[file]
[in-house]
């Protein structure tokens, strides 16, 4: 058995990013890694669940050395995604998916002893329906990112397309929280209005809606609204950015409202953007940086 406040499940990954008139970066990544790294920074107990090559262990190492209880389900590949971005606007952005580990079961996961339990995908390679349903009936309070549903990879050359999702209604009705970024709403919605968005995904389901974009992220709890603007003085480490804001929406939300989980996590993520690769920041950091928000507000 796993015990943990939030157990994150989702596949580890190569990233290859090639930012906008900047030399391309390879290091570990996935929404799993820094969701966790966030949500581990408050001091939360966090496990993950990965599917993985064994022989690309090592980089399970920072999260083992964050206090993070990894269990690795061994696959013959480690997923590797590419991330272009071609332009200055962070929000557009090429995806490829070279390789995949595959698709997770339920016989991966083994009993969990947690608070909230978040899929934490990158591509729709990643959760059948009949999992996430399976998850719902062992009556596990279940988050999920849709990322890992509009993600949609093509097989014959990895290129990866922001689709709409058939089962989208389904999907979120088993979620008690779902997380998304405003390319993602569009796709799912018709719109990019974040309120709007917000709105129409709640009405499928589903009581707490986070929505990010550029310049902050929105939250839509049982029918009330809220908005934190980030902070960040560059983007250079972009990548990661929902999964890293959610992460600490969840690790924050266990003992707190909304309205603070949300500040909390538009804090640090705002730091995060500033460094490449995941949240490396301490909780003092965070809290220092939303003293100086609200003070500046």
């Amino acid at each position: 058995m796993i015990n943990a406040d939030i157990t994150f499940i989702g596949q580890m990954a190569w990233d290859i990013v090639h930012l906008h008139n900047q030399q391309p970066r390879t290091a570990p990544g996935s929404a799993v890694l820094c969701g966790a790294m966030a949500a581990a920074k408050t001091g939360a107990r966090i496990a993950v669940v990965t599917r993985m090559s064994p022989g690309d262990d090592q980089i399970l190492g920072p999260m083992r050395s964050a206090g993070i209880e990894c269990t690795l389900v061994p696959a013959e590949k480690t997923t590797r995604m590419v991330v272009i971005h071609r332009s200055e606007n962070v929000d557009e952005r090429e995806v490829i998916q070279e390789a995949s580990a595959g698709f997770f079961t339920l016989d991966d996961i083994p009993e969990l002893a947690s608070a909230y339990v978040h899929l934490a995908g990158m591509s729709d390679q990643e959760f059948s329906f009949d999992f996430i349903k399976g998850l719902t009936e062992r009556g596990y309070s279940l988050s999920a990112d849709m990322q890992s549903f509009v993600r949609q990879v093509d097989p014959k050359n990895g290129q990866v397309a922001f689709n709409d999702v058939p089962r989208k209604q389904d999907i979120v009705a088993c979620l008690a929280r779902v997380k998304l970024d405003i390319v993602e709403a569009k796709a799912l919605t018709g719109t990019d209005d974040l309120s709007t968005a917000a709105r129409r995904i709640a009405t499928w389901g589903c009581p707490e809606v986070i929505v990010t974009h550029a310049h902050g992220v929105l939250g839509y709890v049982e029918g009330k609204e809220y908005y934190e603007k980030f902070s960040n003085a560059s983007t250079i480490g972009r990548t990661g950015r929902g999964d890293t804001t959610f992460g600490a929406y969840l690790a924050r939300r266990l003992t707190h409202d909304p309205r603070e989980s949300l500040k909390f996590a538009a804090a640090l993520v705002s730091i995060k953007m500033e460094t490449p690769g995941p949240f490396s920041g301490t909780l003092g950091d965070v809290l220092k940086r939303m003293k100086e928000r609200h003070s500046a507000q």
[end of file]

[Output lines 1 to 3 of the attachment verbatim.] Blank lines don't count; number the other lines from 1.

[in-house]
């Protein structure tokens, strides 16, 4: 058995990013890694669940050395995604998916002893329906990112397309929280209005809606609204950015409202953007940086 406040499940990954008139970066990544790294920074107990090559262990190492209880389900590949971005606007952005580990079961996961339990995908390679349903009936309070549903990879050359999702209604009705970024709403919605968005995904389901974009992220709890603007003085480490804001929406939300989980996590993520690769920041950091928000507000 796993015990943990939030157990994150989702596949580890190569990233290859090639930012906008900047030399391309390879290091570990996935929404799993820094969701966790966030949500581990408050001091939360966090496990993950990965599917993985064994022989690309090592980089399970920072999260083992964050206090993070990894269990690795061994696959013959480690997923590797590419991330272009071609332009200055962070929000557009090429995806490829070279390789995949595959698709997770339920016989991966083994009993969990947690608070909230978040899929934490990158591509729709990643959760059948009949999992996430399976998850719902062992009556596990279940988050999920849709990322890992509009993600949609093509097989014959990895290129990866922001689709709409058939089962989208389904999907979120088993979620008690779902997380998304405003390319993602569009796709799912018709719109990019974040309120709007917000709105129409709640009405499928589903009581707490986070929505990010550029310049902050929105939250839509049982029918009330809220908005934190980030902070960040560059983007250079972009990548990661929902999964890293959610992460600490969840690790924050266990003992707190909304309205603070949300500040909390538009804090640090705002730091995060500033460094490449995941949240490396301490909780003092965070809290220092939303003293100086609200003070500046």
């Amino acid at each position: 058995m796993i015990n943990a406040d939030i157990t994150f499940i989702g596949q580890m990954a190569w990233d290859i990013v090639h930012l906008h008139n900047q030399q391309p970066r390879t290091a570990p990544g996935s929404a799993v890694l820094c969701g966790a790294m966030a949500a581990a920074k408050t001091g939360a107990r966090i496990a993950v669940v990965t599917r993985m090559s064994p022989g690309d262990d090592q980089i399970l190492g920072p999260m083992r050395s964050a206090g993070i209880e990894c269990t690795l389900v061994p696959a013959e590949k480690t997923t590797r995604m590419v991330v272009i971005h071609r332009s200055e606007n962070v929000d557009e952005r090429e995806v490829i998916q070279e390789a995949s580990a595959g698709f997770f079961t339920l016989d991966d996961i083994p009993e969990l002893a947690s608070a909230y339990v978040h899929l934490a995908g990158m591509s729709d390679q990643e959760f059948s329906f009949d999992f996430i349903k399976g998850l719902t009936e062992r009556g596990y309070s279940l988050s999920a990112d849709m990322q890992s549903f509009v993600r949609q990879v093509d097989p014959k050359n990895g290129q990866v397309a922001f689709n709409d999702v058939p089962r989208k209604q389904d999907i979120v009705a088993c979620l008690a929280r779902v997380k998304l970024d405003i390319v993602e709403a569009k796709a799912l919605t018709g719109t990019d209005d974040l309120s709007t968005a917000a709105r129409r995904i709640a009405t499928w389901g589903c009581p707490e809606v986070i929505v990010t974009h550029a310049h902050g992220v929105l939250g839509y709890v049982e029918g009330k609204e809220y908005y934190e603007k980030f902070s960040n003085a560059s983007t250079i480490g972009r990548t990661g950015r929902g999964d890293t804001t959610f992460g600490a929406y969840l690790a924050r939300r266990l003992t707190h409202d909304p309205r603070e989980s949300l500040k909390f996590a538009a804090a640090l993520v705002s730091i995060k953007m500033e460094t490449p690769g995941p949240f490396s920041g301490t909780l003092g950091d965070v809290l220092k940086r939303m003293k100086e928000r609200h003070s500046a507000q």